Navy veteran Phil Collins, 51, sees a lack of jobs, high taxes and crime. He says it’s “time to do something different.” His campaign is particularly focused on eliminating wasteful spending, such as when the city paid a homeless courtyard operator nearly $50,000 to end a contract, he said.

Those are funds that could have been directed to police and fire services, Collins said. He also wants to persuade owners of vacant downtown properties to either reopen them or sell them to someone who will.

Zachary Krueger, a marijuana industry worker, joined the race after searching for employment and finding the job pop up on his phone one day, viewing the role as a public servant and the opportunity as killing two birds with one stone.

“It’s a way to make money and to serve the community that’s allowed me to join it,” Krueger, 29, said.

He said he wants the marijuana industry opened beyond special interests to everyday entrepreneurs, a more transparent city relationship with the media and basic services returned to the city’s Historic Westside.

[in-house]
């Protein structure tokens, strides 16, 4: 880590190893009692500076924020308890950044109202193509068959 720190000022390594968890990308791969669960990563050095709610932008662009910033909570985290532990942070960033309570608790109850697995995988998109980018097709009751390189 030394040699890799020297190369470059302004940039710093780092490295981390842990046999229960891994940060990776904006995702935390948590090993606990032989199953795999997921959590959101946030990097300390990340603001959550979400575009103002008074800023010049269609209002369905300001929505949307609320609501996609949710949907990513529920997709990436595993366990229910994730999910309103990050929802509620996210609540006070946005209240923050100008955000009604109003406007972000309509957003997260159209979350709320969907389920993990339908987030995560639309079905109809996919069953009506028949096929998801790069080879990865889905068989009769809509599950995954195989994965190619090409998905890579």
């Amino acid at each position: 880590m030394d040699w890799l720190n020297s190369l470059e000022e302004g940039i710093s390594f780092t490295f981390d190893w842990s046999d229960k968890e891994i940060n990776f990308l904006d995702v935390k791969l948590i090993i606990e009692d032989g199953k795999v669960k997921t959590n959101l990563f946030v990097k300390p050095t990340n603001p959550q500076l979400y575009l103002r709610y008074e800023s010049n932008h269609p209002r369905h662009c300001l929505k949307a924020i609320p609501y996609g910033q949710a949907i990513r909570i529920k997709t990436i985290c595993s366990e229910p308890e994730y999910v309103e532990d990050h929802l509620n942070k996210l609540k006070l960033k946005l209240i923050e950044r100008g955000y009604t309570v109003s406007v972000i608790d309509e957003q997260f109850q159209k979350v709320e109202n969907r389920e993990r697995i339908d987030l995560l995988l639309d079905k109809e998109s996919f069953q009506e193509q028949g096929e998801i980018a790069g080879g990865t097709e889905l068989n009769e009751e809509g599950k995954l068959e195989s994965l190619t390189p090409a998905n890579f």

Gritty issues

While the addition of sports teams to

Las Vegas is a powerful economic driver, the city must diversify available jobs, ensure equal access to justice and attack the “gritty” issues that it faces, according to Luciano.

Luciano, 42, supports legalizing brothels in the city as an avenue to empower workers and decrease the hold that pimps and drug dealers have on the sex industry.

“That would absolutely make Las Vegas unique,” she said.

Luciano also called for more conscious growth and for the city and county to partner on improving an educational system that lags behind the rest of the country.

Miller, 42, said the mayor has the ability to attend education hearings at county and state levels and to be invested in ensuring teachers have the tools to do their job while encouraging more parents to be involved in their children’s progress.

He said the city should subsidize facilities for homeless services and support the nonprofits already performing outreach, adding that he will also seek to delay business license fees until after a year in order to entice more entrepreneurs and enable small operations to grow.

Contact Shea Johnson at sjohnson@reviewjournal.com or 702-383-0272. Follow @Shea_LVRJ on Twitter.